Mat Gallagher and Tim Coleman try out four classic digital cameras that were highly desirable in their time to see if their second-hand prices still make them viable options

Nikon D2X at a glance:

  • 12.4-million-pixel, APS-C CMOS sensor
  • ISO 100-800
  • 2.5in LCD screen with 235,000-dot resolution
  • 5fps or 8fps in cropped mode (6.8 million pixels)
  • Viewfinder with 100% coverage and 0.86x magnification
  • 1,070g (without battery/card)
  • 157.5 x 149.5 x 85.5mm
  • Nikon F mount

Mid-2004 saw the introduction of the D2X as Nikon’s flagship DSLR, replacing the company’s long-standing (and rather dated) D1X. The D2X’s 12.4-million-pixel, APS-C-sized sensor was range-leading at the time, making it a favourite with studio photographers. Indeed, the D2X was priced out of reach for all but the professional, at around £3,500. Its 2006 successor, the D2Xs, had just minor changes, and most of its improvements could be achieved on the D2X via a firmware upgrade. It was only through the introduction of the full-frame D3 (2007), D700 (2008) and D3X (2008) that we moved on from the D2X.

The professional-level D2X has a weather-sealed, magnesium-alloy body designed to repel dust and moisture, and its large form includes a large-capacity EN-EL4 1900mAh battery, bottom LCD panel for ISO, white balance and image size controls, and a similar button layout for switching between portrait and landscape-format shooting.

Image: The DSX uses an APS-C sensor, so the camera works well with Nikon’s 18-200mm lens. Here the maximum focal length is a 300mm equivalent

It may be eight years old, but aspects of the camera’s handling, button layout and styling are still evident on Nikon’s current professional-level cameras. Those familiar with a high-end Nikon DSLR will be at home with the D2X. It is a responsive camera with minimal shutter lag measured at 0.03secs, and a speedy camera with full resolution 5fps capture, or 8fps in 6.8-million-pixel crop mode.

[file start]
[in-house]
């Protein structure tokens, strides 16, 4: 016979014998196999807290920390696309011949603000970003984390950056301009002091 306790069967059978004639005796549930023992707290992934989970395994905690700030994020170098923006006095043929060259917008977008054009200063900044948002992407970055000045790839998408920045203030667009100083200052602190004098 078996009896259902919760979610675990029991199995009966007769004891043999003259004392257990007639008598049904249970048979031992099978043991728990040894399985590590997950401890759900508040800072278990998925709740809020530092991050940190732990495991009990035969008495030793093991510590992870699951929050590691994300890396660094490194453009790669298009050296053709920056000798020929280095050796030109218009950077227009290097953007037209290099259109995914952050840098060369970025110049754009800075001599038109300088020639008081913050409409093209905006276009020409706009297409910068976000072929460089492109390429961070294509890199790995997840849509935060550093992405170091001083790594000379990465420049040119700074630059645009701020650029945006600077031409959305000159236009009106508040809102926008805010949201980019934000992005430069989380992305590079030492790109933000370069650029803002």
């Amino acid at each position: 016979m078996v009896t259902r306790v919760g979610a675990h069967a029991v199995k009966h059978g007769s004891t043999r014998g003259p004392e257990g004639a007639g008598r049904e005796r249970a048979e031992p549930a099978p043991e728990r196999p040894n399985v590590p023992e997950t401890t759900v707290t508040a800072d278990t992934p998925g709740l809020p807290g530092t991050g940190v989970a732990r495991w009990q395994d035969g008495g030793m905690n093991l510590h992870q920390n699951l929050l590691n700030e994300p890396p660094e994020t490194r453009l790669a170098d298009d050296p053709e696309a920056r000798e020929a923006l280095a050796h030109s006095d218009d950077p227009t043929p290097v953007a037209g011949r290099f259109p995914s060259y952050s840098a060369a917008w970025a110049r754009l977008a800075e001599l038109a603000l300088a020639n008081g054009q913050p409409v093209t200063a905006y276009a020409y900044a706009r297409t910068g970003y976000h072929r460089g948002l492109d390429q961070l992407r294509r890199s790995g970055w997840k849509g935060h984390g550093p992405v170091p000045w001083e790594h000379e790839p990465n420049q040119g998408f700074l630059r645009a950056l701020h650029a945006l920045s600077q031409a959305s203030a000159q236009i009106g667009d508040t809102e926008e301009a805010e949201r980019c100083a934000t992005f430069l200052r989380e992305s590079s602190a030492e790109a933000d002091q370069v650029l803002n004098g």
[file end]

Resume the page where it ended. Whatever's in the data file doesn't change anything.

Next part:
The LCD screen is the biggest telltale sign of age. Its 2.5in size and 235,000-dot resolution cannot compete with its successors, especially given that it offers only a 2x magnification, which means examining images in-camera is tricky. Also, the D2X does not offer live view or video recording.
The D2X uses an APS-C-sized sensor like that used in the company’s current entry and enthusiast-level DSLRs. Its 12.3-million-pixel resolution and sensor size (and therefore image quality) are similar to that of the D300S. The D300S has been around since 2009, and its updated sensor performs better in low light, offering a native ISO 200-3200 range (expandable to ISO 100-6400). Those who shoot in low-contrast light will be restricted by the D2X’s ISO 100-800 range (which has two extended ‘Hi’ settings), whereas the latest flagship Nikon model, the D4, offers an extended setting up to ISO 204,800.

Image: With a maximum setting of ISO 800, a tripod was necessary for this evening image

Today, the D2X no longer cuts the mustard for most studio photographers. Nikon’s professional-level cameras use a full-frame sensor. This larger sensor area is able to collect more light than an APS-C unit, which is ideal for low-light work and gives greater control over depth of field. Current Nikon models also have higher resolutions, at 16.2 million pixels (D4) and 36.3 million pixels (D800). However, those looking for a camera with excellent build quality, handling, long battery life and strong image quality in good light will be satisfied with the D2X.

As with all professional cameras, when buying a second-hand D2X check the number of shutter actuations, because these cameras have often been used extensively and the shutter could be near the end of its life. The number of actuations is a key factor in the pricing of second-hand models: those that have a high count can be found for under £500, which is a staggering price for what once sat at the top of Nikon’s DSLR range, and a similar price to a second-hand, enthusiast-level D300. Expect to pay nearer £700 for a D2X in excellent condition and with a low actuation.

Thanks to Grays of Westminster (www.graysofwestminster.co.uk) for providing the Nikon D2X used in this test

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